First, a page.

He further pointed that there is a need to set up producers' co-operatives so that the benefits of value addition to the agricultural produce and the employment generated is favourable for the farmers. Prof Gian further elaborated, “In case of natural calamities, the government should ensure that the farmers get complete compensation well in time. It should also be ensured that the technology used in the farm sector should be labour intensive like it is in Japan.”
An individual phenomenon
Meanwhile, Dr Sardara Singh Johl, an agricultural economist who is the chancellor of Central University of Punjab, had recently pointed in an article that debt is always an individual phenomenon.
“When it is considered as a sector phenomenon, well-to-do individuals gain the most. Even those who are in a position to repay debt get exempted, which hits hard the state exchequer, and is blatant injustice to the honest taxpayers. More importantly, it spoils the credit culture of the state. This results in non-performing assets (NPAs) of the institutional lenders, which ultimately is addressed through recapitalisation of these institutions through budgetary provisions, again at the cost of tax payers,” he wrote.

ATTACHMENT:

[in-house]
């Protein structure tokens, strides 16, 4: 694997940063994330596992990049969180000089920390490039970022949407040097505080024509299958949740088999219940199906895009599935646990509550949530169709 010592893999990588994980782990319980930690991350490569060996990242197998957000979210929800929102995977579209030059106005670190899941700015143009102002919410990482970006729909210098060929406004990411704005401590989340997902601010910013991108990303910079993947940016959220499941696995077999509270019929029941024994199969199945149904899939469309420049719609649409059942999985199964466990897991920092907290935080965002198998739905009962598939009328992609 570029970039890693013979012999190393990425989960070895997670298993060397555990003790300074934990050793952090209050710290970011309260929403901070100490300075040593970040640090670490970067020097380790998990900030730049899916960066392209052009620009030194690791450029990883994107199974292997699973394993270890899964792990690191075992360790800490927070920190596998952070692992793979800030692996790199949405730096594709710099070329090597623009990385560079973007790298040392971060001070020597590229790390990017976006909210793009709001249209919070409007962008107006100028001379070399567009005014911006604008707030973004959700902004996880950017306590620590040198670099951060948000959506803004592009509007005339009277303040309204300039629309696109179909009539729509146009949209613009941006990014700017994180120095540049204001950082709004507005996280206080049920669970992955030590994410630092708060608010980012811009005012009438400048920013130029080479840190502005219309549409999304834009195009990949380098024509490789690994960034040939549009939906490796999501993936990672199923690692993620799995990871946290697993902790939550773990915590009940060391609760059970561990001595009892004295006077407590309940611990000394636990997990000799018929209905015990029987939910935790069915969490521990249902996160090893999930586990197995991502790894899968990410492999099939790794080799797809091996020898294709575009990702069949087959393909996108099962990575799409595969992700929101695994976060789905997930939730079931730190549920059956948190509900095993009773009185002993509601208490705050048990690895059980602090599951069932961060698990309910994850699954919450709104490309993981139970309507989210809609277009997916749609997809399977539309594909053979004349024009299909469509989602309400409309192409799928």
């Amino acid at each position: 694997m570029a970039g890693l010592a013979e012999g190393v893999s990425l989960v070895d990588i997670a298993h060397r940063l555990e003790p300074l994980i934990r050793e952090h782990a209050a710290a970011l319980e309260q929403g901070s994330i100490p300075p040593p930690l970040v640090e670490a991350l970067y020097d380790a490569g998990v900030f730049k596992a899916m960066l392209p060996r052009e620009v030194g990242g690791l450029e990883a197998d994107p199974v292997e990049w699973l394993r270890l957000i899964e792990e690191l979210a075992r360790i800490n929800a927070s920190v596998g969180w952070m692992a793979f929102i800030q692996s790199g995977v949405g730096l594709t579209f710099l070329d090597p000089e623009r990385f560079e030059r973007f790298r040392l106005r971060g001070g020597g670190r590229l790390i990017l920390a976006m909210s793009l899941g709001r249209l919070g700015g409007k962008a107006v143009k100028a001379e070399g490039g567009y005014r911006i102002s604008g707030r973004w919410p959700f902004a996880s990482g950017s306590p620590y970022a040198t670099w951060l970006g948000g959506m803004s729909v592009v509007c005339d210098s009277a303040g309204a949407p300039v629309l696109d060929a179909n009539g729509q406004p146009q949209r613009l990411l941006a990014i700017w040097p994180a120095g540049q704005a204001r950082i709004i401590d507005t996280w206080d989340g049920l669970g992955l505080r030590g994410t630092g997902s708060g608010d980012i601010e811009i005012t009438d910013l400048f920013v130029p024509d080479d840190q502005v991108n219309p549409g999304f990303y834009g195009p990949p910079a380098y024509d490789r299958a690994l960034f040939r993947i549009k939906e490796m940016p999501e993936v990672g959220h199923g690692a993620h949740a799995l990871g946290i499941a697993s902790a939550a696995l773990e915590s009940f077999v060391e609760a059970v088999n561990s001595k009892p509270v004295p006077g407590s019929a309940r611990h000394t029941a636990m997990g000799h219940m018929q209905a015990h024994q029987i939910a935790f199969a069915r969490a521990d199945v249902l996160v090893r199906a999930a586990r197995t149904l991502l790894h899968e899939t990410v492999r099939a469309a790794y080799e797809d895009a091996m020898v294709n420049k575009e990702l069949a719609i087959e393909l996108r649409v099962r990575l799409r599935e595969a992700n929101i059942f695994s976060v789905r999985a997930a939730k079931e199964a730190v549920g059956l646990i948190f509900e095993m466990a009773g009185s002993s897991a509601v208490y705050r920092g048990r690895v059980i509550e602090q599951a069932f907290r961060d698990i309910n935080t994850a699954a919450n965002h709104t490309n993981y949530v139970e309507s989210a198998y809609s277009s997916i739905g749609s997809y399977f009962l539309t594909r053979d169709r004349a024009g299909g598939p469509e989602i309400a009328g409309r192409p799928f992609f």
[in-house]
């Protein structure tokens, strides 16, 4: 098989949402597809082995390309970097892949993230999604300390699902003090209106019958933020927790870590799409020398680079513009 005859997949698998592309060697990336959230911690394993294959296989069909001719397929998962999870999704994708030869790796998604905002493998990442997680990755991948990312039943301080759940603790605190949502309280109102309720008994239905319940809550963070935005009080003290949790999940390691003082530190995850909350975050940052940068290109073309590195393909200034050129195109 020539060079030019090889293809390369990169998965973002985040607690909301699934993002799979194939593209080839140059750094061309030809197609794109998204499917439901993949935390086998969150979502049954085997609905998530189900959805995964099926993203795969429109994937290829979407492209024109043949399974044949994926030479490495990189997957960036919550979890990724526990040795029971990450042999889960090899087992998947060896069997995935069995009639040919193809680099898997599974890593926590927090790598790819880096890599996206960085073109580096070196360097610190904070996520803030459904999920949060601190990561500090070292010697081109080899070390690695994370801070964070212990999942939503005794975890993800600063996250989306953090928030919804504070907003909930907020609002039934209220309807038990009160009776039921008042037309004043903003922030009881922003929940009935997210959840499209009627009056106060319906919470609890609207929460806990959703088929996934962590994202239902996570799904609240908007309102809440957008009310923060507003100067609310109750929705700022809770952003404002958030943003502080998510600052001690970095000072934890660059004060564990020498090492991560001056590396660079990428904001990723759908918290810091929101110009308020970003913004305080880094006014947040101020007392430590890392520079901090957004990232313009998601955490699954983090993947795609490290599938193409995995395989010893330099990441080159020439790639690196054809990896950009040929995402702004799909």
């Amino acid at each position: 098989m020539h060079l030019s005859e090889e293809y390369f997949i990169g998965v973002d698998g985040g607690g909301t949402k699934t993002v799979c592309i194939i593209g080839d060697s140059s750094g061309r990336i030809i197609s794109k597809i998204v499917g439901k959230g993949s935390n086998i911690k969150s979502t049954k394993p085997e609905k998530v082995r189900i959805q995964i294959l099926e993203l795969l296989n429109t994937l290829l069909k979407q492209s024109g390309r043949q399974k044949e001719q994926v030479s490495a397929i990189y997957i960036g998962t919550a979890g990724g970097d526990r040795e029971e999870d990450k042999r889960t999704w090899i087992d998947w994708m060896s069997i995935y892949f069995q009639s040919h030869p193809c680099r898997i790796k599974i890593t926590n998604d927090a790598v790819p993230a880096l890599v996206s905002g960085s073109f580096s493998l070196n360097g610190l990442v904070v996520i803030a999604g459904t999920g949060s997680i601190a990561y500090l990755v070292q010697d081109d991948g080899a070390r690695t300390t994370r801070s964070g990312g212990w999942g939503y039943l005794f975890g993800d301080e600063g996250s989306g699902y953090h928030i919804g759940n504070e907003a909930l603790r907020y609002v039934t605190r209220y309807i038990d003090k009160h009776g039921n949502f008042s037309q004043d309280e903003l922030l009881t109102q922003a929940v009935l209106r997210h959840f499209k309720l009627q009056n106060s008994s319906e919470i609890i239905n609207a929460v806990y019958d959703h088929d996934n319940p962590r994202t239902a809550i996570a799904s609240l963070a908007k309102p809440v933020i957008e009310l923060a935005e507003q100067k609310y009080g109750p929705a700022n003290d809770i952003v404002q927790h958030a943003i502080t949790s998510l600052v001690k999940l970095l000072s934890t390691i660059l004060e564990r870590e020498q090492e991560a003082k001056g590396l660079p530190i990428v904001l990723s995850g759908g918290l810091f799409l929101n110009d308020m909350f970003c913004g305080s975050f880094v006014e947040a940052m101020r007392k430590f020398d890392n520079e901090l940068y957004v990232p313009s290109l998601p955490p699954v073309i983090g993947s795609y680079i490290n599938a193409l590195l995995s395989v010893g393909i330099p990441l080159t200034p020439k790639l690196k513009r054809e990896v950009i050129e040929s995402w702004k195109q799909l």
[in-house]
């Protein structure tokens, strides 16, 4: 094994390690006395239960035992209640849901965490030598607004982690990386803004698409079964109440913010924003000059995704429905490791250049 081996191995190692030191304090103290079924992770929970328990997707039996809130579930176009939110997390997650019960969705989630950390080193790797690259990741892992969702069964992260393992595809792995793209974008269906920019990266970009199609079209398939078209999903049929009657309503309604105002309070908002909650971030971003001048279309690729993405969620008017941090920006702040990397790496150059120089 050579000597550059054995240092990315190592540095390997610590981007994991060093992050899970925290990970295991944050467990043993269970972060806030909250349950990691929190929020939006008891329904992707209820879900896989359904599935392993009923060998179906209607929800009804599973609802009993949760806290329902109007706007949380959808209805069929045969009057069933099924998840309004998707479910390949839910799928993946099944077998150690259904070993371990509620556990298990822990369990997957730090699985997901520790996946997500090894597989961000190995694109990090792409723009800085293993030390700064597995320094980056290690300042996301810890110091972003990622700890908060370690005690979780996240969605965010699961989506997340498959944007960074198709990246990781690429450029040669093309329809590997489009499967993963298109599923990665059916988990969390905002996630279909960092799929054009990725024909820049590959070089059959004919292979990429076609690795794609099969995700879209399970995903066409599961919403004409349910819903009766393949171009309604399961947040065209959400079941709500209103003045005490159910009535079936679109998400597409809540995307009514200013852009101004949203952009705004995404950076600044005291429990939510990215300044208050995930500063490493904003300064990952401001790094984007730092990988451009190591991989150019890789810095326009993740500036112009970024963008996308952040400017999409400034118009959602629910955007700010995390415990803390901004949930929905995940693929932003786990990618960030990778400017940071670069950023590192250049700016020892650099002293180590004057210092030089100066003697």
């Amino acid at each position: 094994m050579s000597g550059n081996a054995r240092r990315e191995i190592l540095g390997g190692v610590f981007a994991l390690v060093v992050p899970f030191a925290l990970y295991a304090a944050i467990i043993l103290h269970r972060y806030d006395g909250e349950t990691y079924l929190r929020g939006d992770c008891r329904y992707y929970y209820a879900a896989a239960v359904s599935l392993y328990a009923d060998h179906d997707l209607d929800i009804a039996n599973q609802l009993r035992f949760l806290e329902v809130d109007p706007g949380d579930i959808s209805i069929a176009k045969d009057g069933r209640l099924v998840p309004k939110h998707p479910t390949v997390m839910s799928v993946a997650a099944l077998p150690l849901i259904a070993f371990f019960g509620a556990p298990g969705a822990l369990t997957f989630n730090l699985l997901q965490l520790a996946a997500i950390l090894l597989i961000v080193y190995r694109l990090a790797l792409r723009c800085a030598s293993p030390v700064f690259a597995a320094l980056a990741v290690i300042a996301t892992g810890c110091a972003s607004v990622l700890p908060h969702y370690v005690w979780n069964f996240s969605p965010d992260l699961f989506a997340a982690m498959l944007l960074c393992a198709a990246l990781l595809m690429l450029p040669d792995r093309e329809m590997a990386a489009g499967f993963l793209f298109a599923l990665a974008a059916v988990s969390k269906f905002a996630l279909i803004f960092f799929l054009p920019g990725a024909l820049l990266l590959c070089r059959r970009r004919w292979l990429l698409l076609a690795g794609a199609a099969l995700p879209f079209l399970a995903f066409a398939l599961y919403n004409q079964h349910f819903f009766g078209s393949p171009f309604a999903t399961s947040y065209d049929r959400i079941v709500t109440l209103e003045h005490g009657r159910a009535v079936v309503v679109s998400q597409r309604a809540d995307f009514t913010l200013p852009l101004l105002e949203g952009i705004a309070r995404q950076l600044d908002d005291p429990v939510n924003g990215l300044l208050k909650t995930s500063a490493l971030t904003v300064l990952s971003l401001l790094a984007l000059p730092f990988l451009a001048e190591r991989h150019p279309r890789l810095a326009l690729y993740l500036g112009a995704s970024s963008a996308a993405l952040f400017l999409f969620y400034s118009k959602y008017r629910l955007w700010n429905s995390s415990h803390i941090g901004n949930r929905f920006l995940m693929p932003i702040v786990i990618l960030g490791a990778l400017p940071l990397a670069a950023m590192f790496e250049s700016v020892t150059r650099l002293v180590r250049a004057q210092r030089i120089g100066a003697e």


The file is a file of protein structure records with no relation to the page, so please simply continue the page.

According to him, the answer lies in dealing with the debt problem case by case, on individual basis.
He pointed that the new government may draw lessons from the actions taken by Sir Chhotu Ram of the Unionist Ministry in the pre-partition days and it may set up a three-member 'debt settlement and reconciliation boards' in every district with a retired judge as chairman, one senior government officer and one nominated public representative.
“Both the representative of the lending institution and the borrower can be called, and settlement made. Depending upon the level of distress, the loans may be re-written, one-time settlement made or even waiver given. This way, the debtor will have a 'remedy of last resort' and the benefit will flow to the distress-ridden deserving farmers only,” he underlines.